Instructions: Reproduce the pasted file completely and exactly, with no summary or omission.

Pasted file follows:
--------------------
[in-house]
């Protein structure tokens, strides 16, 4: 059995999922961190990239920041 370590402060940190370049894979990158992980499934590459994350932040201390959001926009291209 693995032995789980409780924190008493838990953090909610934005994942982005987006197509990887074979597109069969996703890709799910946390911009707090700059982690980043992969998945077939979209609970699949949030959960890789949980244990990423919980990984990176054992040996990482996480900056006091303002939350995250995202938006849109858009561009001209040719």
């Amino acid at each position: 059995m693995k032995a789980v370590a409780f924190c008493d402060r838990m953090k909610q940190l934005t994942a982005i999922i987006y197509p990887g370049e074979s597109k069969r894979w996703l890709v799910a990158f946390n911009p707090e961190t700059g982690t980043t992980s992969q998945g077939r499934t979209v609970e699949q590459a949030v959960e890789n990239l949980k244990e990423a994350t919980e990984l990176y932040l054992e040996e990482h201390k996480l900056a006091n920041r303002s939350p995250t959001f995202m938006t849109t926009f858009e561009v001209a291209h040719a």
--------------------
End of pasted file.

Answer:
[in-house]
């Protein structure tokens, strides 16, 4: 059995999922961190990239920041 370590402060940190370049894979990158992980499934590459994350932040201390959001926009291209 693995032995789980409780924190008493838990953090909610934005994942982005987006197509990887074979597109069969996703890709799910946390911009707090700059982690980043992969998945077939979209609970699949949030959960890789949980244990990423919980990984990176054992040996990482996480900056006091303002939350995250995202938006849109858009561009001209040719």
């Amino acid at each position: 059995m693995k032995a789980v370590a409780f924190c008493d402060r838990m953090k909610q940190l934005t994942a982005i999922i987006y197509p990887g370049e074979s597109k069969r894979w996703l890709v799910a990158f946390n911009p707090e961190t700059g982690t980043t992980s992969q998945g077939r499934t979209v609970e699949q590459a949030v959960e890789n990239l949980k244990e990423a994350t919980e990984l990176y932040l054992e040996e990482h201390k996480l900056a006091n920041r303002s939350p995250t959001f995202m938006t849109t926009f858009e561009v001209a291209h040719a």